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What build tool do you use? And TFS Vs. Open Source Round 3

Ah, Oren. You amuse me yet again, you OSS guru you ;) (he replied about my earlier post regarding using TFS Vs. Open source tools)

(No I don't have shares in Microsoft)

(I also do consulting on TFS)

(I also do Consulting for Configuration management using open source and commercial tools, many times connecting tools from both worlds together)


"Let me put it in the simplest terms that I can, TFS puts me out of the zone. That is simply unacceptable, period. If I need to be aware of "Don't go near the Team Explorer Tab, it will hung VS for 5 seconds", I am not in the zone. If I am not in the zone, I rarely get to code well"

Aha, my dear colleague. Yet you continue to use Visual Studio .NET, which, even without team system, has it's share of usability problems for you, I'm Sure. Why not use notepad or eclipse for writing the code, then running a command line to compile it, then use an XML Editor to change the config files? Why are you using a suite of integrated tools to develop code, in an environment which you probably aren't that crazy over?

Seeing the bigger picture perhaps? There is some value to it after all.

And don't get me started on the "zone" thing. You develop on a windows machine, right? your "zone" gets disrupted a million times a day by tiny little operating system mishaps, dialogs, crashes and what not, yet you continue to use it and not another operating system. I guess sometimes you compromise to get what you need.

And how about working with people? People sometimes take me out of the "zone", and cellphones too. Gosh, I should just program in a cave with a rock and a wall in front of me. Oh, wait, there are advantages to doing the opposite.

Resharper has it's slow moments inside VS.NET. It sometimes makes you aware that it is working. Yet I still use it. Sum is great than thee parts etc..

Oren said:

"And it is another story yet again when to say, "I know a different solution, which can give me all that I need/want, so I don't have to deal with those shortcoming." The bigger picture as I see it is that I get everything that I want, and don't have to waste my time on patching holes in the tools that I use. Tools should be transperant, not road blocks"

I'm wondering if the word "I" is to blame here. Yes, for you you get all that you want, while still paying the price of configuration, forking, patching, learning curve etc. What about "us"? Would it be just as easy for an entire team or an full dev group to do such a move? Assuming that this magical suite of OSS tools that provide exactly what you could get in TFS exists (yes, I'm sure you can make it happen, Oren), what is the cost of:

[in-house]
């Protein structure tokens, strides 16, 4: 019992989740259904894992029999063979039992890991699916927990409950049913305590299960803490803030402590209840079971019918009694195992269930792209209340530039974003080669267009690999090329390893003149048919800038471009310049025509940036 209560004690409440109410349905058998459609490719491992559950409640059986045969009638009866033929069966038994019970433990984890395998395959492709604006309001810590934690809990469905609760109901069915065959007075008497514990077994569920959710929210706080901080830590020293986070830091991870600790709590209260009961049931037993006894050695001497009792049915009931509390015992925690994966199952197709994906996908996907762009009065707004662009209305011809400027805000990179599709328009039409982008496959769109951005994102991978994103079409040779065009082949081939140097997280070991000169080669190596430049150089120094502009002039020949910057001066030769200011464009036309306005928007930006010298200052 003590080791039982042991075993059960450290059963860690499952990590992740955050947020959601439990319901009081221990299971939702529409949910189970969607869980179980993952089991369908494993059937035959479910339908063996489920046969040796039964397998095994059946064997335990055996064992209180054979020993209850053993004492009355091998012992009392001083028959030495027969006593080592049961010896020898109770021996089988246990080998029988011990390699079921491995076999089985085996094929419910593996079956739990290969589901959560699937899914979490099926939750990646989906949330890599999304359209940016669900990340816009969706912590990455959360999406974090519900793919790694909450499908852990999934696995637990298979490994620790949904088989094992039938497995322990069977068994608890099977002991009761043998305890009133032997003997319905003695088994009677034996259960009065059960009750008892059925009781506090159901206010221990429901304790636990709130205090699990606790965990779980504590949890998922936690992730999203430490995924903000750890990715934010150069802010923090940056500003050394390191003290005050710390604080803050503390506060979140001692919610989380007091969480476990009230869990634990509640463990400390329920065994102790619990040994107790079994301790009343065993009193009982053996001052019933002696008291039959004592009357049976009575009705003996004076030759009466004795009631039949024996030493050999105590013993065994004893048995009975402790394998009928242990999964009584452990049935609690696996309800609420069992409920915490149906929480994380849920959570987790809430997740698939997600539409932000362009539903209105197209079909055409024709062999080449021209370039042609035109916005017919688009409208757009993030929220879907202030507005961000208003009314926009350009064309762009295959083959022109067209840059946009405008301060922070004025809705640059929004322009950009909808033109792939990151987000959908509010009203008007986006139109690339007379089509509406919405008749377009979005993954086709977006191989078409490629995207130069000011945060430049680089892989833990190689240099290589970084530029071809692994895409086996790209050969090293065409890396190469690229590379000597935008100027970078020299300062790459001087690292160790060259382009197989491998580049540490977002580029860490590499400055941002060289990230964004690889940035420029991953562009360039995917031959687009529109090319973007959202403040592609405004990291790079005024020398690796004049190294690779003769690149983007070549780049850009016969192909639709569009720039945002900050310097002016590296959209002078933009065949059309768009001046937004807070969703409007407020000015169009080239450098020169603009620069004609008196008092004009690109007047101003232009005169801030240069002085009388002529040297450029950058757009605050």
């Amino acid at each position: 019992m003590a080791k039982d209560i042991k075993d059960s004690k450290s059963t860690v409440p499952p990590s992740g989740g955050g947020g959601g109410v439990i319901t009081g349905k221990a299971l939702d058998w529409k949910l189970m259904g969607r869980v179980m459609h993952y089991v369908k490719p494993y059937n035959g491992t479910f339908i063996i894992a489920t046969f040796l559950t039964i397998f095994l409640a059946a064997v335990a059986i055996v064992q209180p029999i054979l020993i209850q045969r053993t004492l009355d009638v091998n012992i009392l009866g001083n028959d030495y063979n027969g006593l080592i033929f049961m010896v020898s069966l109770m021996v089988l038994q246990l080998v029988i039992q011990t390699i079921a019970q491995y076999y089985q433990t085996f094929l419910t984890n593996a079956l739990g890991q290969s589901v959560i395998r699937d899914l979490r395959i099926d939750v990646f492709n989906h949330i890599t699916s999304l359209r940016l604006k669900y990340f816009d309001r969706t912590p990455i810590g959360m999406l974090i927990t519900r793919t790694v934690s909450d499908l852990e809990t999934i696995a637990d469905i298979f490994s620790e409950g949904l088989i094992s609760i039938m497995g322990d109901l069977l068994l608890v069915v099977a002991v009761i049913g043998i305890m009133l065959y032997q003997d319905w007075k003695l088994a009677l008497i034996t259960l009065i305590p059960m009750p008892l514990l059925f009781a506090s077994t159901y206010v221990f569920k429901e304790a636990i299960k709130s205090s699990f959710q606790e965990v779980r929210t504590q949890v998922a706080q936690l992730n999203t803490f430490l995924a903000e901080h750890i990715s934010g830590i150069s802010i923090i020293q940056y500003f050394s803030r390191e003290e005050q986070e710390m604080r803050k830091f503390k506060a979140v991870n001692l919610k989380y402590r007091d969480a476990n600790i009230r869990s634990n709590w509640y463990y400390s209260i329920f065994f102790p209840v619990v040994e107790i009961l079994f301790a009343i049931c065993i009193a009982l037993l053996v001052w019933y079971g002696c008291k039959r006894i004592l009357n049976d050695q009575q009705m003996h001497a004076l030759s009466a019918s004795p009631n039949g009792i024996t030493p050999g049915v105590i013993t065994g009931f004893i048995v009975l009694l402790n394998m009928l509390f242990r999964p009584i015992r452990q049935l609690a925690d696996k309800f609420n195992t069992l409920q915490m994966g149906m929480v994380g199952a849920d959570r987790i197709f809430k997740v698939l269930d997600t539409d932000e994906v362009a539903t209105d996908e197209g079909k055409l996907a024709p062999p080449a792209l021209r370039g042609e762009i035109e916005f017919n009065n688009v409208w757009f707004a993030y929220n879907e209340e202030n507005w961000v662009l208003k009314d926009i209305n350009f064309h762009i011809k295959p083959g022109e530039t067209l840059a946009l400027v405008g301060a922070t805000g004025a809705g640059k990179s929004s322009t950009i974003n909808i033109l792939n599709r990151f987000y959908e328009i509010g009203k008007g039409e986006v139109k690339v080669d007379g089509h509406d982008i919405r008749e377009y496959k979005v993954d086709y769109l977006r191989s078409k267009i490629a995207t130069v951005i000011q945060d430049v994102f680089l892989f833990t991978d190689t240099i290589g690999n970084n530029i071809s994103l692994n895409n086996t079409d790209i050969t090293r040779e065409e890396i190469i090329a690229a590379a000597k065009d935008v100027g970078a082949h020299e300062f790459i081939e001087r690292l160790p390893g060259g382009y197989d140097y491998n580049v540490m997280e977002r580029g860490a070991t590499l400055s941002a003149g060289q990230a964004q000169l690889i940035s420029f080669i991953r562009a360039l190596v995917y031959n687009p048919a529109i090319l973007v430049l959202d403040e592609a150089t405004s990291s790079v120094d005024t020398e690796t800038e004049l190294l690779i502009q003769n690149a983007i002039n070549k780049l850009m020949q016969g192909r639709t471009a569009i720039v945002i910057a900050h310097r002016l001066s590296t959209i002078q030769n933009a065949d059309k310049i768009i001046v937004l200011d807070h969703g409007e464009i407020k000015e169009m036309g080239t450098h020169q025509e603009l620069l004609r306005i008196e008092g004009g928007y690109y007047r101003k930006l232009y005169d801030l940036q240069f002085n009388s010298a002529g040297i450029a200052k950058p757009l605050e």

• Learning that you can actually do something like this without having an OSS guru in the house? (Solution Discoverability)
  • Writing the documentation of how you did it and keeping it all as one big happy maintainable system?

Again,  not for you personally, but for an organization?

My main point is that, yes, both systems, the closed one and the open one, need care and attention. At the end of the day, it is the system that can last longer in the real world, which is discoverable, supported and more usable, that will gain more popularity. That's the same percentage you see with Windows and Linux adoption,  That's the reason Mock Object frameworks are still considered somewhat of a "black magic" for lots of people still. that's why Castle and Active Record are still now as well known as the documented and commercial ORM tools out there (and they are considered to be top notch when it comes to documentation)

TFS may not be your thing, but it sure as hell saves lots of time for lots of people who learn to work with what they have and optimize it, extend it, and not go and work on something that may be the "perfect" thing for them, but less perfect for other people. If you plan on saying "just say no" you should at least know that people might find out that what they turned down actually has more value than the little things that annoy you.

When you aim wide, you have to aim a little lower. I think that's just the way it is. Smaller or one men shops may find it easier to use open source tools. larger ones usually still aim for something with a little more support. (Linux is not an example because it has also turned into a money-making model and so gets support, updates, documentation, consulting etc..)

I'm not ashamed to say that I've used VSS and still use it today in some cases, along with svn, and I still find VSS' experience to be better in terms of usability .Yeah, it's kind of a crappy product in many ways, but the bar is so low it's just easy to work with and integrated everywhere (yes, so does svn... I know I know)

So, am I a heretic who should be shot because I tend to flow into the path of least resistance? You are doing the same thing, only you are looking at a different kind of resistance. Adoption resistance is just as important.


( I may sound a bit harsh, but this is all in a good mood. I respect and like Oren very much, and much beer will be had together at DevTeach next month!)

VersionOne is one serious Agile management software

What Source Control tool do you use? And more on TFS Vs. Open Source tools